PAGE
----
Many of us use selfies to photodocument our lives, but few have the foresight to plan past what will get us the most taps on Instagram. Starting at age 12, Hugo Cornellier took a photo of himself every day for seven years. He edited together a video of every photo, showing us a time lapse view of himself then and now. Cornellier says he got the inspiration from Noah Kalina, a professional photographer who has also been taking one photo a day of himself for the past few years. The share-worthy result of Hugo’s work is this:
We love the creative spin on a “day(s) in the life” view Hugo gave, but his video wasn’t the first in the emerging genre that we’ve given the proverbial Like. Proud papa Munish Bansal took a photo of his daughter every day until she turned 18. Those 18 years transformed into this giant composite portrait featuring all 6,575 photos:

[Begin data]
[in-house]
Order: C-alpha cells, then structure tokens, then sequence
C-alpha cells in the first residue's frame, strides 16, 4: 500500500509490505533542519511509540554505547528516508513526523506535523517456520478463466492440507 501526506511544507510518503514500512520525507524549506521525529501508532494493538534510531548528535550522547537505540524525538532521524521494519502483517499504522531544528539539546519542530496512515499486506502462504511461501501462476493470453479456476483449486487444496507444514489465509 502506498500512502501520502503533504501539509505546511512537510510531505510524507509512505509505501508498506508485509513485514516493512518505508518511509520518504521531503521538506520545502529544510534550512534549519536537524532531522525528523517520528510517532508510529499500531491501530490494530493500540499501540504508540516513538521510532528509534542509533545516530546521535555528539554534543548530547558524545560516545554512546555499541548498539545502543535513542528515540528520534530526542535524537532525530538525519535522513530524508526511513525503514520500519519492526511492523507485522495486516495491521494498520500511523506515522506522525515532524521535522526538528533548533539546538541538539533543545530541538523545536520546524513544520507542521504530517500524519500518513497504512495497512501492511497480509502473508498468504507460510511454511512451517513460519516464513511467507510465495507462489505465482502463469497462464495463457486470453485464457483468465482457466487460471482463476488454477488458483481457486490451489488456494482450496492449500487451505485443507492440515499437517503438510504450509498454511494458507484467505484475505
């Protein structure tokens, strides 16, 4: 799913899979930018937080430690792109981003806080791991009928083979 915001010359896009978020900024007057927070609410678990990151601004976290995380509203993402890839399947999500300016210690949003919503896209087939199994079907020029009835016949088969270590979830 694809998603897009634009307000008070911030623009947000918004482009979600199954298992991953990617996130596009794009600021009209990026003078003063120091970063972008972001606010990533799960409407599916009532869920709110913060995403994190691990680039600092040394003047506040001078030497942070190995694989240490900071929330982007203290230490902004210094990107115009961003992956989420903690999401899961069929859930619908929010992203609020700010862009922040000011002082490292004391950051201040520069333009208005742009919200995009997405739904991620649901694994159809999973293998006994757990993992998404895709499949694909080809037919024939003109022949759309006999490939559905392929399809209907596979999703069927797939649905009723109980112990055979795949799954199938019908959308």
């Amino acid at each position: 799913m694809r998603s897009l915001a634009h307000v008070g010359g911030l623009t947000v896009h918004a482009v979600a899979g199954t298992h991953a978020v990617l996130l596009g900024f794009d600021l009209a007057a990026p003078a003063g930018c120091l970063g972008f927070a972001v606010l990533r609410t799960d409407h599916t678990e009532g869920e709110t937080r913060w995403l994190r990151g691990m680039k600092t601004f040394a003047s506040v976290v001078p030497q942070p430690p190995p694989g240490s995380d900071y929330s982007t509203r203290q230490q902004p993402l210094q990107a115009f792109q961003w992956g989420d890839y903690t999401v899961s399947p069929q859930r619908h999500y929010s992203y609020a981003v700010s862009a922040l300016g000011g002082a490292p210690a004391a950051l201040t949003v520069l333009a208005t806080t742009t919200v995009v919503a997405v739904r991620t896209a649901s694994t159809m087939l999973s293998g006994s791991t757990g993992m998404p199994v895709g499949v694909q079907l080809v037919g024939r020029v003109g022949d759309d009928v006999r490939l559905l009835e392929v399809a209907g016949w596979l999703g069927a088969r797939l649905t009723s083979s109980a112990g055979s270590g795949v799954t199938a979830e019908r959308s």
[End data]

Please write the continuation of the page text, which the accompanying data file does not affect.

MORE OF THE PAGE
Selfies aside, this photo-a-day trend seems to be catching on with parents as a whole new way to document their little ones through the years. Dutch filmmaker Frans Hofmeester has shot videos of his two children every day for over a decade (it’s still an ongoing project) and spliced them together in two short, four-minute films. Unlike selfie stills, the use of video better allows us to see the kids’ personalities transform as well.
Of course, we’d be remiss to leave out the video that took viewers around the world in four years and ended with an engagement ring. After his very first date with his future fiancée, Jack Hyer started making a proposal video during his travels abroad. Arguably the most well-planned time lapse video ever? Next to Boyhood, obviously.
Would you ever attempt to make a time lapse video of epic proportions? What would it be about?